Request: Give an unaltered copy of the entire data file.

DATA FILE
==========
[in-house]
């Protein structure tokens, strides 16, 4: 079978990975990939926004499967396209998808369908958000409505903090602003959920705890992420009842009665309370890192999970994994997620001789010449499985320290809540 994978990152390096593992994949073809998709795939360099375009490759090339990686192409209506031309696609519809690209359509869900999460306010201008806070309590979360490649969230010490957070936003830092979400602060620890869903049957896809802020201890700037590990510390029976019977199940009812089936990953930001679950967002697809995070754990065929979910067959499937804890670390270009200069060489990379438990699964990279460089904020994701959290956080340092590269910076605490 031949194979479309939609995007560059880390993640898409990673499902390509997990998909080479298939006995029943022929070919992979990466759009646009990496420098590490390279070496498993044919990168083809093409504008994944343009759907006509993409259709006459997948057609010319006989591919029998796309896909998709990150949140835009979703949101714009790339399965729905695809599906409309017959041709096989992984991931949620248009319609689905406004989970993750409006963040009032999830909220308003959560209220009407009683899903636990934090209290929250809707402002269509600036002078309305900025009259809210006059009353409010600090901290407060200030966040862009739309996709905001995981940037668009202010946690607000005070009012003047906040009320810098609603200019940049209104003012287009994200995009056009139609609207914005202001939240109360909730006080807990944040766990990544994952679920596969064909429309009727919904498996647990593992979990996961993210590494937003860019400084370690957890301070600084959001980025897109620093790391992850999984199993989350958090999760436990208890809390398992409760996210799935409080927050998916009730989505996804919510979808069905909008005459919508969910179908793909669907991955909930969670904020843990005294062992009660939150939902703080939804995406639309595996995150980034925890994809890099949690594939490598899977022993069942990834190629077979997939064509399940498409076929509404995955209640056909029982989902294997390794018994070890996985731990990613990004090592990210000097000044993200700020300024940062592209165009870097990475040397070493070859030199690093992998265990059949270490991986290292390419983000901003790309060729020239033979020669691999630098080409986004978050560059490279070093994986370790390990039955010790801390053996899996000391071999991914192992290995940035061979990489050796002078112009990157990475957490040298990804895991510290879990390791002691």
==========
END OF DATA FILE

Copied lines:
[in-house]
């Protein structure tokens, strides 16, 4: 079978990975990939926004499967396209998808369908958000409505903090602003959920705890992420009842009665309370890192999970994994997620001789010449499985320290809540 994978990152390096593992994949073809998709795939360099375009490759090339990686192409209506031309696609519809690209359509869900999460306010201008806070309590979360490649969230010490957070936003830092979400602060620890869903049957896809802020201890700037590990510390029976019977199940009812089936990953930001679950967002697809995070754990065929979910067959499937804890670390270009200069060489990379438990699964990279460089904020994701959290956080340092590269910076605490 031949194979479309939609995007560059880390993640898409990673499902390509997990998909080479298939006995029943022929070919992979990466759009646009990496420098590490390279070496498993044919990168083809093409504008994944343009759907006509993409259709006459997948057609010319006989591919029998796309896909998709990150949140835009979703949101714009790339399965729905695809599906409309017959041709096989992984991931949620248009319609689905406004989970993750409006963040009032999830909220308003959560209220009407009683899903636990934090209290929250809707402002269509600036002078309305900025009259809210006059009353409010600090901290407060200030966040862009739309996709905001995981940037668009202010946690607000005070009012003047906040009320810098609603200019940049209104003012287009994200995009056009139609609207914005202001939240109360909730006080807990944040766990990544994952679920596969064909429309009727919904498996647990593992979990996961993210590494937003860019400084370690957890301070600084959001980025897109620093790391992850999984199993989350958090999760436990208890809390398992409760996210799935409080927050998916009730989505996804919510979808069905909008005459919508969910179908793909669907991955909930969670904020843990005294062992009660939150939902703080939804995406639309595996995150980034925890994809890099949690594939490598899977022993069942990834190629077979997939064509399940498409076929509404995955209640056909029982989902294997390794018994070890996985731990990613990004090592990210000097000044993200700020300024940062592209165009870097990475040397070493070859030199690093992998265990059949270490991986290292390419983000901003790309060729020239033979020669691999630098080409986004978050560059490279070093994986370790390990039955010790801390053996899996000391071999991914192992290995940035061979990489050796002078112009990157990475957490040298990804895991510290879990390791002691």